The deflationary spiral in China's producer prices that has plagued factories in the mainland for 16 consecutive months highlights the weakening growth momentum in the world's second largest economy, said economists.
"It is worrying to see the Chinese producer price index remain in deflationary territory - it is the internal weakness in the Chinese economy that has been producing this deflationary pressure on the wholesale price level," Chi Lo, senior strategist, Greater China at BNP Paribas told CNBC on Tuesday.
The producer price index (PPI) dropped 2.7 percent in June from the year ago period, official data showed on Tuesday, compared to a fall of 2.9 percent in May. Producer prices in China have been declining since February 2012, weighed down by falling commodity prices, overcapacity and weakening demand.
(Read More: China Remains Stuck in Decline, Data Will Show )
China's consumer inflation, however, accelerated in June, driven by a rise in food prices.
China's consumer price index (CPI) rose 2.7 percent in June from a year earlier, slightly higher than a Reuters forecast of 2.5 percent, and compared to a 2.1 percent tick up in the previous month. However, June's reading is well under the central bank's 3.5 percent target for 2013.
"Food prices are going to be a wild card. The Chinese food supply issues as the middle class grows are critical. [But] it's not a worry yet," said Thomas Murphy, managing partner at Family Office Research & Management.
Despite inflationary pressures remaining contained, China watchers believe the likelihood of government stimulus remains low.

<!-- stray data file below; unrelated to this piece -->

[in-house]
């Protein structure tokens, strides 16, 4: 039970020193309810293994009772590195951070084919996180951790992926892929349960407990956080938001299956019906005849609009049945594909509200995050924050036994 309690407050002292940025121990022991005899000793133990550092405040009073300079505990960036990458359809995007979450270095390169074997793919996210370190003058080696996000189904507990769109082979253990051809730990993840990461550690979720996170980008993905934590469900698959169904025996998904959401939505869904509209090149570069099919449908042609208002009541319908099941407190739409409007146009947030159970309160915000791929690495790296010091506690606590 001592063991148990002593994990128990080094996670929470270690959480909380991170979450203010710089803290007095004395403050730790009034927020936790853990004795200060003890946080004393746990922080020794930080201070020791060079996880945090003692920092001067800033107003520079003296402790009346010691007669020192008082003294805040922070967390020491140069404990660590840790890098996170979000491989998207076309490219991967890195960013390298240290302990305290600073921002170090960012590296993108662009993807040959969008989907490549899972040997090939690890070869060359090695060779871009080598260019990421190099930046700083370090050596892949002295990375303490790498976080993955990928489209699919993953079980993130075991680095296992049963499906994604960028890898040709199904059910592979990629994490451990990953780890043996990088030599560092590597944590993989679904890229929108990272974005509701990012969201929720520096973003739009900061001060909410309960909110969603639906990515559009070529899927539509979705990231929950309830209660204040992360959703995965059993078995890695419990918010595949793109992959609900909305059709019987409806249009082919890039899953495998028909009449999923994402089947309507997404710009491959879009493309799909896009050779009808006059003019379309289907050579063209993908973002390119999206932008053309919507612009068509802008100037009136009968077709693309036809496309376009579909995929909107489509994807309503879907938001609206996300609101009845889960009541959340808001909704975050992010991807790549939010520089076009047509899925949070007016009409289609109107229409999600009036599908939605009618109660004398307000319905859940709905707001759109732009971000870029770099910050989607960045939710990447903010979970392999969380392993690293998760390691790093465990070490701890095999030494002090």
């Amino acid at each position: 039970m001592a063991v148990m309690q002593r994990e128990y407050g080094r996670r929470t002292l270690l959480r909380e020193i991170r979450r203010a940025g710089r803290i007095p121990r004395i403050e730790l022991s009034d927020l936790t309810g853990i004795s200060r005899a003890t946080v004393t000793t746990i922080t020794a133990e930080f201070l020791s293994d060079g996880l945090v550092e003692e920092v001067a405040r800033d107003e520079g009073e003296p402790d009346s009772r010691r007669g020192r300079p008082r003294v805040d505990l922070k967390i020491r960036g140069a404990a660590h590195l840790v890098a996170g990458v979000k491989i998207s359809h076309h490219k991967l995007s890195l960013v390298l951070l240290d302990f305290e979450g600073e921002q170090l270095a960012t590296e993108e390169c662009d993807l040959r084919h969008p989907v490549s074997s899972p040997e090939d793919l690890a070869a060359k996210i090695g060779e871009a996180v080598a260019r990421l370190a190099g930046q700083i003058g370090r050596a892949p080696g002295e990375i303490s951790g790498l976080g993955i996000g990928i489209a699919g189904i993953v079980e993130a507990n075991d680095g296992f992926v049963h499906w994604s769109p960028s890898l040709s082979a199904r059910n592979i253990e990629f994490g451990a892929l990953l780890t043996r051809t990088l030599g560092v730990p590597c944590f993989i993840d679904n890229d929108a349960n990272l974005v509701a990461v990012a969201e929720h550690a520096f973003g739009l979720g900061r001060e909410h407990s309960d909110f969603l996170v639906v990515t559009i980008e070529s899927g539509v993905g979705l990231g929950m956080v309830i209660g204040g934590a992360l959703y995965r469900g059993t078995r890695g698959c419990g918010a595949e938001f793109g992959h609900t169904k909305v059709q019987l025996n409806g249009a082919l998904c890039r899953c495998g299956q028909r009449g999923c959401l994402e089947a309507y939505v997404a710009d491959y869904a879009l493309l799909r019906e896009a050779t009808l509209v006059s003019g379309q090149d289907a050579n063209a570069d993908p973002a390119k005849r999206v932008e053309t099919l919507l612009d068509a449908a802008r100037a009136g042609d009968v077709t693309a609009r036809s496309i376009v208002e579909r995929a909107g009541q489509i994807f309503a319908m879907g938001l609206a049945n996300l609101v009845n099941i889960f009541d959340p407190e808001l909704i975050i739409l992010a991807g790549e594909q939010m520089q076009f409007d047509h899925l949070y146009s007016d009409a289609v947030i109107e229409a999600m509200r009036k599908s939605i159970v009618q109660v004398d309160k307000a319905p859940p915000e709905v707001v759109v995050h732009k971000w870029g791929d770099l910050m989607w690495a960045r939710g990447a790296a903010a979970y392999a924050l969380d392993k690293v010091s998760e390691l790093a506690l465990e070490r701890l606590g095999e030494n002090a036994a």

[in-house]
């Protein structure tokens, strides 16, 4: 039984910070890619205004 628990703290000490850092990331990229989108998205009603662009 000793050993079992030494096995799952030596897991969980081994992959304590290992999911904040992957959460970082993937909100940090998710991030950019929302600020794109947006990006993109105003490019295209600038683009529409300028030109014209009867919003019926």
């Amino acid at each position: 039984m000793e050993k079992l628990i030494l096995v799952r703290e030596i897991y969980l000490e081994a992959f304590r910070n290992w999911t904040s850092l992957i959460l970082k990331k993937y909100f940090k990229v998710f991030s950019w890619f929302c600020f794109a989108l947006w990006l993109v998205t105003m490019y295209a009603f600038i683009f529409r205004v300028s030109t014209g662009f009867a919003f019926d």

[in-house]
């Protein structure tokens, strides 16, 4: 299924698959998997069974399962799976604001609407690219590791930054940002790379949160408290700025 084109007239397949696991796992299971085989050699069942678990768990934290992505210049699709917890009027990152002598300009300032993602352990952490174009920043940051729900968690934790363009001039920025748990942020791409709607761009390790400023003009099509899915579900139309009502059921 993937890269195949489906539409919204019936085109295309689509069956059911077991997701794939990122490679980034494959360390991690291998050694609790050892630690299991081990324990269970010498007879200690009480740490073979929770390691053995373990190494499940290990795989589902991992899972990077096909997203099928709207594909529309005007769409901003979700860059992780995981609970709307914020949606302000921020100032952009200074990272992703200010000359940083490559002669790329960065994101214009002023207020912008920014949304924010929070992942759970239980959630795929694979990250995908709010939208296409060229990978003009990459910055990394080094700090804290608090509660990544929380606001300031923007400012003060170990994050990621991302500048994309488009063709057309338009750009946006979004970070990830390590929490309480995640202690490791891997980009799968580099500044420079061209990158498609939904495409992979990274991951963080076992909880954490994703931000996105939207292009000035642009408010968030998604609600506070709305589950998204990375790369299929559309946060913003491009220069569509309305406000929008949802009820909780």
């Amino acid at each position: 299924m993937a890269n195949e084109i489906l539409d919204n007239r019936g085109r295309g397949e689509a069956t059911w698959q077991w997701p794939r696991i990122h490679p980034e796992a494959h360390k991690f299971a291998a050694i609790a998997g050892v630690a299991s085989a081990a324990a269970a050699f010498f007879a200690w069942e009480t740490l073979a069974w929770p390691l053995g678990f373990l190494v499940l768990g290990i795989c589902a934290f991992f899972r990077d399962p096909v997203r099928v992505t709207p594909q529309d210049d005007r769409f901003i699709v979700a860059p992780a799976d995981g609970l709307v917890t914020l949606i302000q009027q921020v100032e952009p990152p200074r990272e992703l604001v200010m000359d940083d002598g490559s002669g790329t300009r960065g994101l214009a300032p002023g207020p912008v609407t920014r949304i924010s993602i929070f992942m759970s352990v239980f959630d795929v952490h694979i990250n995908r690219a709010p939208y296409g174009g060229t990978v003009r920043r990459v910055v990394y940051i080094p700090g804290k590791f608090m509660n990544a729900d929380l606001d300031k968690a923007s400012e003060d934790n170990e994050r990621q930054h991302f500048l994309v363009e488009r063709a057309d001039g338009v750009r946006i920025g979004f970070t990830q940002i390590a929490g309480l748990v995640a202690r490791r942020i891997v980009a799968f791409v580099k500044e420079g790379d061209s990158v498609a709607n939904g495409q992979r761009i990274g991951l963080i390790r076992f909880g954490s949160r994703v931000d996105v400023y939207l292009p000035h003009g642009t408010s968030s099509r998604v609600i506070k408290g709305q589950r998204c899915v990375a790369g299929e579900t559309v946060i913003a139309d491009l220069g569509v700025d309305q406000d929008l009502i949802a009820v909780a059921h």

"Credit growth slowed in May, and the recent liquidity crunch in the interbank market suggests monetary and credit conditions would become less accommodative in the second half. In addition, government emphasis on reforms may bring short-term pain before reaping long-term gain," economists at Citi wrote in a note.
China's second quarter gross domestic product (GDP) data, set to be published on July 15, will demonstrate the extent to which tighter liquidity conditions are weighing on economic growth.
Growth is expected to decelerate to 7.5 percent - its slowest pace in over two decades - from 7.7 percent in the previous three months.
(Read More: The Risk That Markets Aren't Fully Bracing For )
What might trigger the government to provide monetary or fiscal support in the second half, according to Citi, is deterioration in employment conditions.
While there is no reliable unemployment data, the purchasing managers' index's employment sub-index provides an indication of the health of the job market, the bank said.
Both the official and HSBC employment sub-indexes showed that job shedding intensified last month. The pace of job cuts was the fastest since last August, the HSBC sub-index showed.
(Read More: Why China's Economy May Be Heading for a Crash )
"Based on our discussion with government think tanks, quarterly growth of below 7 percent year on year is still not acceptable. A stimulus, if any, may still rely on credit-fueled investment, and the dosage will likely be limited to stabilizing growth at just above 7 percent," said Citi economists.
-By CNBC's Ansuya Harjani
More From CNBC